I watch insider transactions closely, following the big selling just as much as the buying. The conventional wisdom is that the actions of these investors can tell you when to buy or sell a company. After all, directors and executive management are ALWAYS trading on insider information.
Much of the time, scanning through recent Form 4 statements, the SEC document required when insiders buy or sell shares, is a big yawn. It's either too small an amount to mean anything to the overall ownership or simply the insider adjusting their total wealth held in the company. But every once in a while you come across something that makes you sit straight up: An insider with other intentions. Finding these instances gives investors the chance to piggyback on the insider trades before the market catches on.
I think I've found one of those trades studying the insider buying from one of Wall Street's most famous, or infamous, takeover kings. He's turned his ability to turnaround struggling companies into a $12 billion fortune, making him the 36th richest person in America.
Now it looks like he's focused his aim on a company he's already tried to buy out before.
This Top Director is Quietly Buying Up Shares
Ronald Perelman was already doing million-dollar deals as a freshman at University of Pennsylvania's Wharton School in 1961. He flipped his first major purchase of the Esslinger Brewery in three years, selling it for $1 million and netting a $200,000 profit.
One of his most famous deals has been the 1985 hostile takeover of Revlon (NYSE: REV) for $1.8 billion. It's one of the few holdings he's held on to… and now it looks like he may want it all.
A recent SEC Form 4 (Statement of Changes in Beneficial Ownership) filed on June 23 reveals ownership of 43,109,460 shares in the company. Perelman has purchased 2.4 million shares in 18 transactions since May for an average price of $20.65 per share.
Perelman already owned the majority of shares directly and through his holding company, but clues around the purchase lead me to believe there is something more.
The share purchases are the first since 2009. The 2009 purchases were ahead of a failed transaction to take the company private after a court ruled that Perelman was not acting fairly with other shareholders.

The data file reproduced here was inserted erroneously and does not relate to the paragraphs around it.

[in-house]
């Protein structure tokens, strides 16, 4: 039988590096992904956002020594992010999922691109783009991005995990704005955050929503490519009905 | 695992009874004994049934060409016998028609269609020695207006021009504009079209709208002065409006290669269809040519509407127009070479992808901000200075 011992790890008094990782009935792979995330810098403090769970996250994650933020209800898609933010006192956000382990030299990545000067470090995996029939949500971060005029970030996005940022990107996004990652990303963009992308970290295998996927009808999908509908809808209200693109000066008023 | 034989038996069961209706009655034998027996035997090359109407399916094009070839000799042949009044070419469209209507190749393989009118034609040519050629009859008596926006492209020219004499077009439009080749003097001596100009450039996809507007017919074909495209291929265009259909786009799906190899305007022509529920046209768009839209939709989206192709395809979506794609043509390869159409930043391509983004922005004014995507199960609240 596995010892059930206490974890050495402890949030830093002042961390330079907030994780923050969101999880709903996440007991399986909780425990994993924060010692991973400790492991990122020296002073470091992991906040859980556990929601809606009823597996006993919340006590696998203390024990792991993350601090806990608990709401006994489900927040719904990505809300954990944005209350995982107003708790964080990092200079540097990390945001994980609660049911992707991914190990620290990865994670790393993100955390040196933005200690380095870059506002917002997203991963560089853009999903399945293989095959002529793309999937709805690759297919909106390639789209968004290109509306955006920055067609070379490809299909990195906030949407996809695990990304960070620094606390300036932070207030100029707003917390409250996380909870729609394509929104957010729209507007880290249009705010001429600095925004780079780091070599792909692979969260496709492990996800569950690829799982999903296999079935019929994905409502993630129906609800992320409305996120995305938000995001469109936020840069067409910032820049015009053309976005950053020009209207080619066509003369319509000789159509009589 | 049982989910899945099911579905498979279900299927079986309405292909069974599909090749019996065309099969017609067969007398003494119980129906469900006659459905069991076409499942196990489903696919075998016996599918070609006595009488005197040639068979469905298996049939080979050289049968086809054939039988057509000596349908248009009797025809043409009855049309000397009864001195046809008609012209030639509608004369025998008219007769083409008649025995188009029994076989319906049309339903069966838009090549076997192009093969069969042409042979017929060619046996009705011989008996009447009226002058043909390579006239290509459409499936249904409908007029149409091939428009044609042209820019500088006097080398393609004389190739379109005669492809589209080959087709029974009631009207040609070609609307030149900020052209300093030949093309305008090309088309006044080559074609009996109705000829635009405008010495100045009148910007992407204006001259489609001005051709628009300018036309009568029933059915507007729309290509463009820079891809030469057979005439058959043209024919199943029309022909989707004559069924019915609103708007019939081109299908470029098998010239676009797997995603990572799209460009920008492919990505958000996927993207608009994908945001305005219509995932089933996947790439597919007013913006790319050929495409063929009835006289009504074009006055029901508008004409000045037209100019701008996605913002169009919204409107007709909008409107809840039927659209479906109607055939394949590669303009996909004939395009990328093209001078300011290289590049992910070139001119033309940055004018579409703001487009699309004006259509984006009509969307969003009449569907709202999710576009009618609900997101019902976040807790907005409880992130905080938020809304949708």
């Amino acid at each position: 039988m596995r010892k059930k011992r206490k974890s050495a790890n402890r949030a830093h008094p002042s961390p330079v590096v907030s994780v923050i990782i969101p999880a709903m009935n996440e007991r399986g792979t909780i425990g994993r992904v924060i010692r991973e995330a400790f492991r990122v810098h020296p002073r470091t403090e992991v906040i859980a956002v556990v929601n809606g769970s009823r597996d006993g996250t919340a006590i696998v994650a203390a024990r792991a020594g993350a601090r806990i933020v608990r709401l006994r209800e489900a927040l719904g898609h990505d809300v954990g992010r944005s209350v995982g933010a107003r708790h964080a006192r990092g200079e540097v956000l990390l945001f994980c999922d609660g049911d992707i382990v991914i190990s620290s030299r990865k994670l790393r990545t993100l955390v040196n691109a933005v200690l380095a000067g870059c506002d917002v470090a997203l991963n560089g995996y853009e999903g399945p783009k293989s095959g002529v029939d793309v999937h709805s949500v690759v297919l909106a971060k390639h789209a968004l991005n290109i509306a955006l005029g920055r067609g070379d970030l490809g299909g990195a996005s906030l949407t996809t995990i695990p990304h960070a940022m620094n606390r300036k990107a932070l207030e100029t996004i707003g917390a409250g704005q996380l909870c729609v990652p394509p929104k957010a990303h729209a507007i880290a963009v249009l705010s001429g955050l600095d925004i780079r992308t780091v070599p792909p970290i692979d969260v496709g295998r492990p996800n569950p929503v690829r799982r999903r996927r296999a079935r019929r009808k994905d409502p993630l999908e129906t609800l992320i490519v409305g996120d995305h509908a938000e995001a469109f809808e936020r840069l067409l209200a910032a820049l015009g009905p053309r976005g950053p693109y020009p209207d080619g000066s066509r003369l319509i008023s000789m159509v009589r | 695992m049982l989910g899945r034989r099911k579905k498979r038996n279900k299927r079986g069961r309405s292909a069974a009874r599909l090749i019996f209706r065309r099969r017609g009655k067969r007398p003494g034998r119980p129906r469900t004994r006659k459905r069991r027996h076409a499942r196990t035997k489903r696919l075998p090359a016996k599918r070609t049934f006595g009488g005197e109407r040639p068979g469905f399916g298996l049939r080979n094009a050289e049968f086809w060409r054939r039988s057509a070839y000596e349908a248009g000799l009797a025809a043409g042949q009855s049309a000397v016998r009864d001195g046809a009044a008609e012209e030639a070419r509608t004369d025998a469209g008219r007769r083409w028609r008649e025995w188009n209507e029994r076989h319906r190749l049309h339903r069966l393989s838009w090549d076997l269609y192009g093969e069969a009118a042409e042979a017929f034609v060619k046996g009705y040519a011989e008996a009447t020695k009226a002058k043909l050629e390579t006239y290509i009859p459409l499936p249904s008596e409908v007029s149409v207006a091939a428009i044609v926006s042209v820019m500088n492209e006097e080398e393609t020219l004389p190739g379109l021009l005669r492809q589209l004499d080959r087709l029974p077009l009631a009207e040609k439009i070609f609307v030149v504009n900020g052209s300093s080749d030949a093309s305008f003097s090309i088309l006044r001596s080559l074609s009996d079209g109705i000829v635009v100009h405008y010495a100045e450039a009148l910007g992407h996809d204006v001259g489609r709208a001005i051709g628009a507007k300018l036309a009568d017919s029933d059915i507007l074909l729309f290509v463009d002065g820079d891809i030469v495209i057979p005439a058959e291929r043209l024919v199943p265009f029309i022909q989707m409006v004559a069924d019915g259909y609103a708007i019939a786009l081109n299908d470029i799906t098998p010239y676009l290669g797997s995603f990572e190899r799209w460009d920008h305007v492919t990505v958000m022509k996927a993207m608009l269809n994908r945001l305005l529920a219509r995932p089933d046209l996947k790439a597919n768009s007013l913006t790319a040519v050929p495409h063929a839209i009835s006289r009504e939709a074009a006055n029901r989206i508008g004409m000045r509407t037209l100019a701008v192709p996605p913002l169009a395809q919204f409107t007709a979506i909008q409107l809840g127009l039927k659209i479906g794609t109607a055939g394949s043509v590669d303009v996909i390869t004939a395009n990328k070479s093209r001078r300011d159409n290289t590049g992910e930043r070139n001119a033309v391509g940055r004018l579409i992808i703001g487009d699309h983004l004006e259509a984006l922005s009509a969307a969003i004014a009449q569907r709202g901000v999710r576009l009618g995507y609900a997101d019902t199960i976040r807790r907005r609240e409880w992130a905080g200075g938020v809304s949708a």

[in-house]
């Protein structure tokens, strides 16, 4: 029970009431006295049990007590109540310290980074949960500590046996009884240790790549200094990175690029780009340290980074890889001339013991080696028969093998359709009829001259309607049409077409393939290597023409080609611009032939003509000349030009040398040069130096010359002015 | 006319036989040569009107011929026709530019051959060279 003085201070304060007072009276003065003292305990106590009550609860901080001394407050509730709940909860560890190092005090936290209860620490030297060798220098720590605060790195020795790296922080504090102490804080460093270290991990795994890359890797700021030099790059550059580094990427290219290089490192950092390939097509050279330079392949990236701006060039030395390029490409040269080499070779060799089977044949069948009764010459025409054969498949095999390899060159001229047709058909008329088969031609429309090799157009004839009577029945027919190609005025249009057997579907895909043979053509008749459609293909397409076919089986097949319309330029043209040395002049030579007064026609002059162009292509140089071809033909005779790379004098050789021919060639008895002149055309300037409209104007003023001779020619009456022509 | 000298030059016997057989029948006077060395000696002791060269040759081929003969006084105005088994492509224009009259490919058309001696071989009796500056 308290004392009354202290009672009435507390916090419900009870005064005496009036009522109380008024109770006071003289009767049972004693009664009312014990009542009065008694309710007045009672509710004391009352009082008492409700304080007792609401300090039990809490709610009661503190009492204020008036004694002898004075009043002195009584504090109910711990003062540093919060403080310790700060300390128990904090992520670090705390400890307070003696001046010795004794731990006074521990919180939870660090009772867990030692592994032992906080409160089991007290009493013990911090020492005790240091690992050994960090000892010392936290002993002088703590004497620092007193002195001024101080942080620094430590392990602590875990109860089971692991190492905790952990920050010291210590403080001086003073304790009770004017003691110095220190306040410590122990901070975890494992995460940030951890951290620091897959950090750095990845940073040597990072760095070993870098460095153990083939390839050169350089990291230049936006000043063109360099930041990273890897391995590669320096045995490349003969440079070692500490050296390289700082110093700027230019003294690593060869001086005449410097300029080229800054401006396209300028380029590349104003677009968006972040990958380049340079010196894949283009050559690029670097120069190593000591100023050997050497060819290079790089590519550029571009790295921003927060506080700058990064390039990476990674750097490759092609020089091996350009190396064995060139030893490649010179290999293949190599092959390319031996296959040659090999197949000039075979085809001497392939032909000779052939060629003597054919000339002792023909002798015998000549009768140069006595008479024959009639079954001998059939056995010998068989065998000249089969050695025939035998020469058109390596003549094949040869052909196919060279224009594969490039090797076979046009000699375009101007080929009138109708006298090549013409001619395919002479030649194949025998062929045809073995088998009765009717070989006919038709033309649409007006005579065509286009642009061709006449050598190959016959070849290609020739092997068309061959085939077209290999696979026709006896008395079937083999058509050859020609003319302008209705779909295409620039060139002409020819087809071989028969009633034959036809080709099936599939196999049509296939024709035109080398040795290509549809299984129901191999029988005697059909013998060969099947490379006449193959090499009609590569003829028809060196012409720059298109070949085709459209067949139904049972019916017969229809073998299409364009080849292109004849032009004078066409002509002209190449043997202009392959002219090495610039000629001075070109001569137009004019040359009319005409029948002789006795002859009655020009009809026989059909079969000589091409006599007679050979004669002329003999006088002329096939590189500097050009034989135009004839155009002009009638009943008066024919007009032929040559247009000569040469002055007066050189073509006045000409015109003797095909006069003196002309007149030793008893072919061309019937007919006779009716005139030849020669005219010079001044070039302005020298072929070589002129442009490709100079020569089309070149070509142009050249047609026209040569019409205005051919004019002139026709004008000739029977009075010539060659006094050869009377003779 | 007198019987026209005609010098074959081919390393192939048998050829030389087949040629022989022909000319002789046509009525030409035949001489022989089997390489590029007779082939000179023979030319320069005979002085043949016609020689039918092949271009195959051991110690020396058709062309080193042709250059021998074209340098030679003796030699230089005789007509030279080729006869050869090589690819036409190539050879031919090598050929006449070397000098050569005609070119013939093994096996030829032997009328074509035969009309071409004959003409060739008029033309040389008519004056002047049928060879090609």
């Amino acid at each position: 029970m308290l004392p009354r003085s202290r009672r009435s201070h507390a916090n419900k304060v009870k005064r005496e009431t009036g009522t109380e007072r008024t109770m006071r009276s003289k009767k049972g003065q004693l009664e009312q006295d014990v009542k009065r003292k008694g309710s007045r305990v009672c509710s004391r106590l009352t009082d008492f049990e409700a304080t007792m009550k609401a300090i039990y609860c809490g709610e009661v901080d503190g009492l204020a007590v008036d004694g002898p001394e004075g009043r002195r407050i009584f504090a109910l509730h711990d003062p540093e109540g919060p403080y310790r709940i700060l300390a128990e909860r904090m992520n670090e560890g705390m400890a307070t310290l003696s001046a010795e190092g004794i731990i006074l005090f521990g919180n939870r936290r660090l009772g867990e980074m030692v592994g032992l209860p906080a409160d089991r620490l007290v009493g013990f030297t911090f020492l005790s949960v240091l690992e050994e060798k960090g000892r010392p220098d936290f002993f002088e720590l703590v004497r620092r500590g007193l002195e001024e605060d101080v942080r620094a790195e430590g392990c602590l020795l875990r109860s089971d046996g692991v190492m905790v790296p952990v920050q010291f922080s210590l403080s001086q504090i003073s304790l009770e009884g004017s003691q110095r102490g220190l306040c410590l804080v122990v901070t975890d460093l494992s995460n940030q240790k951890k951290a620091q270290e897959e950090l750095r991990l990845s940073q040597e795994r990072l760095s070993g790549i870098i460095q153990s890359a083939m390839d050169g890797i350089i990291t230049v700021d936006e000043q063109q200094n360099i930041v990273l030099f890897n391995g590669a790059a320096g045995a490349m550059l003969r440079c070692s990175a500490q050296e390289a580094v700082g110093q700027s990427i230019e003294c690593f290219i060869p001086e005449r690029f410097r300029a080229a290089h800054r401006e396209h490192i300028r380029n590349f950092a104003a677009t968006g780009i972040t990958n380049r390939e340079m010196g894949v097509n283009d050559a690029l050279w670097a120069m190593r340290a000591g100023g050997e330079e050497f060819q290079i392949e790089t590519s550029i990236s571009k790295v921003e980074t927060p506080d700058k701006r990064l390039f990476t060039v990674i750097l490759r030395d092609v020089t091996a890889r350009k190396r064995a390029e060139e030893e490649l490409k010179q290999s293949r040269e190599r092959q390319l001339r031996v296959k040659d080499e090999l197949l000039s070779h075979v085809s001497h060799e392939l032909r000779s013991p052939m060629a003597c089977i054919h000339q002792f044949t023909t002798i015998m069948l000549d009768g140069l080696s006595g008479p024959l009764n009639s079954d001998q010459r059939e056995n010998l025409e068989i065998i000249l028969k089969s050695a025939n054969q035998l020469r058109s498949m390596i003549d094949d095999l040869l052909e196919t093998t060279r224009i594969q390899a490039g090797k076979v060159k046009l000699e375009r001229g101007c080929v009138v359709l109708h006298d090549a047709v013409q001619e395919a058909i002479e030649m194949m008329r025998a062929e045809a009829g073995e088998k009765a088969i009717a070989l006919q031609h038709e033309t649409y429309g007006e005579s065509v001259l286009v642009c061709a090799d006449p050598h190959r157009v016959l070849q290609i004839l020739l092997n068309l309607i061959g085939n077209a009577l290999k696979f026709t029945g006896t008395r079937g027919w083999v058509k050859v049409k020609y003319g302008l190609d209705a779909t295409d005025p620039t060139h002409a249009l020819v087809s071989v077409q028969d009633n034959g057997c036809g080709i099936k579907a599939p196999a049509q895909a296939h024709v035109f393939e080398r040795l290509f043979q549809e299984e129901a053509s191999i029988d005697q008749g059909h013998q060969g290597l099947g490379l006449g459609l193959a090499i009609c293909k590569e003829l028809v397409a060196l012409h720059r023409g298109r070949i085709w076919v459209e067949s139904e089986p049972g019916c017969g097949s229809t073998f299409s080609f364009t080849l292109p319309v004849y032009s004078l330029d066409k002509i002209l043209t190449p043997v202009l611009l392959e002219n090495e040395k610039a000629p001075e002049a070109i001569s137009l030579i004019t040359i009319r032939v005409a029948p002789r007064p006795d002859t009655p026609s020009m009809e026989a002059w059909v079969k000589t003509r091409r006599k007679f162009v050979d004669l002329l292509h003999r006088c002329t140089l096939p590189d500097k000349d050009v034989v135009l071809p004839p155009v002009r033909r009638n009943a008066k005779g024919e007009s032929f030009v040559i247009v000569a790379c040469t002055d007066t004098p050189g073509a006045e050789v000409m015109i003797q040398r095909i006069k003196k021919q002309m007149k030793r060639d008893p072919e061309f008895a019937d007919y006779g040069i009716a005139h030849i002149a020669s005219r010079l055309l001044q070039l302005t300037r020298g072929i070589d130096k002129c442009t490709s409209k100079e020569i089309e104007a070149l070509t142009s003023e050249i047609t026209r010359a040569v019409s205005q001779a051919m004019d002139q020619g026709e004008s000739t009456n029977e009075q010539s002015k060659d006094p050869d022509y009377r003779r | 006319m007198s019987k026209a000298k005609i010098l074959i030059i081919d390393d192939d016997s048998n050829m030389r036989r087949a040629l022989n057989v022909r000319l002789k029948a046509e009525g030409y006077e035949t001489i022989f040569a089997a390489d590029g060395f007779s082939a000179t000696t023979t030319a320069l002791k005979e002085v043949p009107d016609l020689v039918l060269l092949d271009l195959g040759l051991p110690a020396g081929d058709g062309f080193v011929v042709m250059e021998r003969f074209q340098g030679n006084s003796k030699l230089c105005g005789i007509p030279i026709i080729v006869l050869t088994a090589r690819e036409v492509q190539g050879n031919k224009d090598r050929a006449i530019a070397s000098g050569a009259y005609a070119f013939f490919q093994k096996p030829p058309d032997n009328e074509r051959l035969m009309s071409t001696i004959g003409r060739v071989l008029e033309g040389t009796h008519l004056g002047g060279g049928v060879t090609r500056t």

The most recent purchases give him 83% of the company for a total of about $947 million. Revlon shares have struggled since last year's Elizabeth Arden acquisition but could be about to pop on an operational rebound or another takeover attempt.
Revlon Rebounds Or Perelman Seeks Strategic Alternatives
Shares have sunk by more than a third since last year's $420 million acquisition of Elizabeth Arden as the company struggles to integrate the purchase and return to profitability. Sales have increased 30% since the acquisition, but operating costs have jumped as well.
The company's operating margin has plunged from 11.3% in 2015 to just 3.1% over the trailing 12 months. Management believes it can grow sales to $3 billion, an increase of 20% on trailing revenue, from the acquisition and realize cost synergies of $140 million for an EBITDA of $560 million.
That EBITDA goal is more than three times the $169 million booked over the last year.
Perelman revealed he was exploring "strategic alternatives" for the company last year just before bringing on Fabian Garcia as its new CEO. This could mean that if Garcia cannot turn the company around and make the Arden acquisition work, Perelman may again attempt to take Revlon private.
Revlon has $122 million in balance sheet cash, just over 10% of its market cap, and over $800 million in receivables and inventory.
Even at a $1.1 billion market cap, Revlon is a relatively small company and not well covered by analysts. There's only one equity analyst that covers the shares and I haven't seen any headlines about Perelman's massive stock purchase.
I see one of two scenarios for the company. Either it improves operational performance, realizing acquisition synergies and increasing net income, or Perelman again tries to take the company private for a turnaround.
Shares trade for just 0.5 times trailing sales, well under the average 2.8 times industry average and under the company's own 0.8 multiple over the last five years. A return to $35 per share, where it traded for much of 2016, would represent a 60% increase in the price but still just 0.74 times sales.
Risks To Consider: Shares could remain under pressure as the company integrates the Arden acquisition or until Perelman makes another attempt to take it private.
Action To Take: Ronald Perelman may not let Revlon struggle much longer before he attempts to buy out shareholders. Position ahead of a potential takeover offer or the company's operational rebound.
Editor's Note: When a group of millionaires and billionaires gather in one place to reveal their favorite investment, you need to know about it. So our Chief Investment Strategist, Jimmy Butts, investigated what they discussed, including where they recommend you put your money in 2017... His full findings here.